Welcome To Washington Heights!
By Carly Vester
The lively, real-life neighborhood of Washington Heights lies just over 2,800 miles away from Seattle in Manhattan, New York. Bordered by Harlem to the south and the Hudson River to the west, Washington Heights has a distinctive gritty personality to its streets— a unique personality that was a pleasure for Scenic/Lighting Designer Tom Sturge, a former resident of the Heights, to bring to life on our stage.
Since the early 1900s, the Heights have been a haven for minorities; populated by various groups of immigrants, largely including Dominicans and Jewish residents. Tom was truly able to transform our stage into Washington Heights by pulling from his own experiences in the neighborhood. He first moved to Washington Heights in 1987, living about 12 blocks away from where In The Heights takes place. He spent about ten years in this apartment and was struck by the melting pot of culture just in this area.
“A lot of buildings were built in the 1950s and have this really cool Yiddish quality to them, melded with a Dominican flare,” he explains.
In 1997 he began teaching in Boston, but kept his apartment in New York and ended up returning back to the Heights in 2000— the same summer In The Heights and the infamous blackout during a sweltering 110-degree heat wave took place.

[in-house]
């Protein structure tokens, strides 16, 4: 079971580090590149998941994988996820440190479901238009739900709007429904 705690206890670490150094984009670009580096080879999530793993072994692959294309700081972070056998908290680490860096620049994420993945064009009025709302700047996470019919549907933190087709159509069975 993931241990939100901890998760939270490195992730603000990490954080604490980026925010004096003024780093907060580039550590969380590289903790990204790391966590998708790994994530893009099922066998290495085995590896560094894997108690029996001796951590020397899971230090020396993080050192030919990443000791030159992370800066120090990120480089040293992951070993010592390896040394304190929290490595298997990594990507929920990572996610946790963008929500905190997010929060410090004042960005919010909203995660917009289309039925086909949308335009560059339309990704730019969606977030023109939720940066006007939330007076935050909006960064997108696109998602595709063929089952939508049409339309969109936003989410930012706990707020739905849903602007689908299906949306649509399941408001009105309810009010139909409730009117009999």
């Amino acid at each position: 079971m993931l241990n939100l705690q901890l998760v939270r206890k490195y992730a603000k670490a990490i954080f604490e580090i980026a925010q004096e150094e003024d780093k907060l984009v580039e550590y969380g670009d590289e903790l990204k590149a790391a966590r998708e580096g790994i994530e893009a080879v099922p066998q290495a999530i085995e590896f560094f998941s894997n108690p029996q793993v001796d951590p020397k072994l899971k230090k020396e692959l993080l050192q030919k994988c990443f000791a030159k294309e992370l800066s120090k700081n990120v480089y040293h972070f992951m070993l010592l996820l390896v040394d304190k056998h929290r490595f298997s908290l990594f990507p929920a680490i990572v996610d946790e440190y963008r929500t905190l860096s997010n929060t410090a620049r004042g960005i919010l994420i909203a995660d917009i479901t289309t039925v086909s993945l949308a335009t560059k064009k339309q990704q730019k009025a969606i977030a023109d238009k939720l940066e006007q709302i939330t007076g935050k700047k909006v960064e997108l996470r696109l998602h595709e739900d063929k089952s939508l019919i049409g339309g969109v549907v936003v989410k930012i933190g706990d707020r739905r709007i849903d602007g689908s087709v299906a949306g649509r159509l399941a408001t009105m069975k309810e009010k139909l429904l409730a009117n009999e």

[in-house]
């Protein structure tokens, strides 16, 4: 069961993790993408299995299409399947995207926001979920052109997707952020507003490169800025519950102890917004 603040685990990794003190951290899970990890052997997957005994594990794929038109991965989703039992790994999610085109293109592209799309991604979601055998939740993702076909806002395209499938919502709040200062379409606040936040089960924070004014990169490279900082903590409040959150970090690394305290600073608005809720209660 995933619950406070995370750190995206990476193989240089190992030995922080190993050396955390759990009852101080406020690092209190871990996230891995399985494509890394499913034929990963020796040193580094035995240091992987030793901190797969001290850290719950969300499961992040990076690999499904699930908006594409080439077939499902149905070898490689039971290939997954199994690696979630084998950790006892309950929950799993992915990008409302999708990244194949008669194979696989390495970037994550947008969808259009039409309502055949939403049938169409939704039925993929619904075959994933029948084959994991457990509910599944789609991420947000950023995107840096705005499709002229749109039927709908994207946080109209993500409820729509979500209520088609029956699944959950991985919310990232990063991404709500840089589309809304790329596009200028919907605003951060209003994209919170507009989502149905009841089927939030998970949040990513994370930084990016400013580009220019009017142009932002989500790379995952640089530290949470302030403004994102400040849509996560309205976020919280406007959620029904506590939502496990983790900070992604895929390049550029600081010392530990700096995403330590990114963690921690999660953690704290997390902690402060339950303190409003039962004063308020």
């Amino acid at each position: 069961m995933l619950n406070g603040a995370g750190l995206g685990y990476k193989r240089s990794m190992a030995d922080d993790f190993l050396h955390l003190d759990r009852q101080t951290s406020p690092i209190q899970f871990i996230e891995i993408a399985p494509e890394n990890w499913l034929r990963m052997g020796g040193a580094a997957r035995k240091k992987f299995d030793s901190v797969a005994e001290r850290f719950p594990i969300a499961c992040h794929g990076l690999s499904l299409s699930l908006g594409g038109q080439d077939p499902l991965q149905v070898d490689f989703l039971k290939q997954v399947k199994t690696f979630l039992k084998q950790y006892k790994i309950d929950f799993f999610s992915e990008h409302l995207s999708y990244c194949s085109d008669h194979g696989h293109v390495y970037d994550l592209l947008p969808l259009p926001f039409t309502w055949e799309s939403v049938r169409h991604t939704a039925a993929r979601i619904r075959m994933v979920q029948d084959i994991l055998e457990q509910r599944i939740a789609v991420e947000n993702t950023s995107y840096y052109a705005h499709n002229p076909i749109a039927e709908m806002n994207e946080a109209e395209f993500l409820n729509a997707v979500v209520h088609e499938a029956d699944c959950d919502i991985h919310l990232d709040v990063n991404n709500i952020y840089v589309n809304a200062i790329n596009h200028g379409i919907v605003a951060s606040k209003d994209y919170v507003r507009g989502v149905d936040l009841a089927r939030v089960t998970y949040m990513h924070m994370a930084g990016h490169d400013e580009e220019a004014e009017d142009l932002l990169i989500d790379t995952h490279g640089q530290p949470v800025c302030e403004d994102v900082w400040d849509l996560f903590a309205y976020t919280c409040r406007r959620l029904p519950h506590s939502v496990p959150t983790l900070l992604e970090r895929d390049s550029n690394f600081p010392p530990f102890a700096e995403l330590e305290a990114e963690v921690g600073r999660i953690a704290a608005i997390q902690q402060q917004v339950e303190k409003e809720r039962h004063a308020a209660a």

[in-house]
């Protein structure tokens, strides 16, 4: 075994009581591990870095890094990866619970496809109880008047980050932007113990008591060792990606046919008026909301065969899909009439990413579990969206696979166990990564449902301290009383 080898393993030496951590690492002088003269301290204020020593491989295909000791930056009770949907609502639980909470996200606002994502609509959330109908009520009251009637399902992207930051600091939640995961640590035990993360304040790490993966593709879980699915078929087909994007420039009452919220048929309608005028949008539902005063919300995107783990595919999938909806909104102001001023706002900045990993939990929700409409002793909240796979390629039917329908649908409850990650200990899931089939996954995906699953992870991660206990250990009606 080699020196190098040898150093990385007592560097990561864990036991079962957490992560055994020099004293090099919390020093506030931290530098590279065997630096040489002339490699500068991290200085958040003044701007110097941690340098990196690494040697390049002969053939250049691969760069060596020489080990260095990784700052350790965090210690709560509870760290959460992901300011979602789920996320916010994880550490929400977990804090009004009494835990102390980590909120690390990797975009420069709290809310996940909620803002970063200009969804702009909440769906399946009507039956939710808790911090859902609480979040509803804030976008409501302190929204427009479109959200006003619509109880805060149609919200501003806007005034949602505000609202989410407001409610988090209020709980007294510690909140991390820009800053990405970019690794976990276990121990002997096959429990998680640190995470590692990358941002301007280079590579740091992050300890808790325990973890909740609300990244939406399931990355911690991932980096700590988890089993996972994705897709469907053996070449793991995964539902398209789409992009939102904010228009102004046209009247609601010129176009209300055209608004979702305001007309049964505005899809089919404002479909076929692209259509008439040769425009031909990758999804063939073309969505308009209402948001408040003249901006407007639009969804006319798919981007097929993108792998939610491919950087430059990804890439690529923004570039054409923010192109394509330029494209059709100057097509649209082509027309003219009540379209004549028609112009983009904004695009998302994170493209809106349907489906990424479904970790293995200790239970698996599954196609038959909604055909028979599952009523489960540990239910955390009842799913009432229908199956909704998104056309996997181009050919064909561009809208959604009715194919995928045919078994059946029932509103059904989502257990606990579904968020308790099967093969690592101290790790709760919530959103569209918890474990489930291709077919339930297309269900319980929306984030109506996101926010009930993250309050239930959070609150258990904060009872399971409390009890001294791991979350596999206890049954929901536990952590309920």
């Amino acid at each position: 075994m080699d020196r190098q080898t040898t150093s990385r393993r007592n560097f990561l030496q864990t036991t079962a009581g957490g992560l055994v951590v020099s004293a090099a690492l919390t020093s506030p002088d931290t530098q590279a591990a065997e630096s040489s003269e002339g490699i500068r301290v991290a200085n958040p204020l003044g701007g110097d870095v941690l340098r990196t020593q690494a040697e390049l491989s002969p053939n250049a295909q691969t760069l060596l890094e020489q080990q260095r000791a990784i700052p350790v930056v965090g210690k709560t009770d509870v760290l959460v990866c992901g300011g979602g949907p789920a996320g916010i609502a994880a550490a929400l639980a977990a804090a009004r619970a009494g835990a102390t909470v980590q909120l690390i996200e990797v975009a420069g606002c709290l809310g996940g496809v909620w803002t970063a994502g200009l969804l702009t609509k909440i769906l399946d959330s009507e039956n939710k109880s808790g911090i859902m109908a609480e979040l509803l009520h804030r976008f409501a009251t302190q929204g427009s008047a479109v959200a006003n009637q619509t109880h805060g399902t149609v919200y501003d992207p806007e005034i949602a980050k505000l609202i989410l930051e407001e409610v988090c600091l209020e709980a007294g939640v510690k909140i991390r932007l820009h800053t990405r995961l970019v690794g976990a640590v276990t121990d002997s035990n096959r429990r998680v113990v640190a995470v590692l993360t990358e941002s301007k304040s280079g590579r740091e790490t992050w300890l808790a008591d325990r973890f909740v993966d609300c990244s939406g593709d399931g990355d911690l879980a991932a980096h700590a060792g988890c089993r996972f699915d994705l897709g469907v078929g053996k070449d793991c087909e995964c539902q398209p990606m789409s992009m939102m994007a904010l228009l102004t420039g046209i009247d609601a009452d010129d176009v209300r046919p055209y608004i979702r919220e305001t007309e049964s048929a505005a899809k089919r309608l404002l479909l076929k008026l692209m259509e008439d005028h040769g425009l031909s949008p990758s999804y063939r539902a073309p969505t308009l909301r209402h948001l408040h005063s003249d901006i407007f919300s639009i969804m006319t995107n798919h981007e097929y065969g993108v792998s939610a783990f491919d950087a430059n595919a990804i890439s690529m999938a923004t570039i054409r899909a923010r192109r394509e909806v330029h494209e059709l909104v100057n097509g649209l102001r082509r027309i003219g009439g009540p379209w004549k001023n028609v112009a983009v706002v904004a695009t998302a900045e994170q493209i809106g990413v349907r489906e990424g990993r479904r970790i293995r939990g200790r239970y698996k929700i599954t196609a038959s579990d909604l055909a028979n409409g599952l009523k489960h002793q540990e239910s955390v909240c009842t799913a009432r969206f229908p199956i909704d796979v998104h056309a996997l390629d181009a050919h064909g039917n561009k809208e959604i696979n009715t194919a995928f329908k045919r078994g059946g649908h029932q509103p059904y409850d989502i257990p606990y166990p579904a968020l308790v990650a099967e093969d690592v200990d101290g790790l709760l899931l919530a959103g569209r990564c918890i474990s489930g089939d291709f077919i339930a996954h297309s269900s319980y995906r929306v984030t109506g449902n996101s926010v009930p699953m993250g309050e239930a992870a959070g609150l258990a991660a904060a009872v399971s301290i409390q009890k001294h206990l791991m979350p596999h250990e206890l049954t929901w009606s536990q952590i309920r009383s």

Some of Tom’s most prominent memories of the neighborhood have made it into the scenic design for this show, including the little details.
“One of the things you always noticed while walking around the Heights was the elevation. You got a lot of vistas with trees and buildings, since Washington Heights is the highest point of Manhattan,” he describes. “New York was—and still is—a pretty gritty place. In the Heights people would chew gum and just spit it out on the pavement, smashing it down with their shoe. You’d walk the streets and see 40 years of gum imprinted on the sidewalk,” he laughs. “We even brought that detail to the floor of this set.”
Between these little details, the In The Heights set remains pretty consistent with the Broadway set design.
“I think it’s one of the best sets that has ever been on Broadway and we weren’t interested in trying to reinvent that,” Tom notes. “But we are hoping we achieved that authentic look, staying true to the neighborhood with the bodegas and stunning George Washington bridge as a centerpiece.”
Though the Heights has integrated into the Upper Westside of New York in the past 14 years (that’s to say fancier shops throughout and yellow cabs zipping around), those who live there have retained the spirit of the Washington Heights community.
“This show is about enjoying life as much as possible; enjoying the ‘now’ in life rather than waiting for ‘later.’ And that’s very much how the Washington Heights neighborhood lived life,” Tom says. “I hope people take away the sense of loving life and making the most of what they have right here and now.”
Published September 2014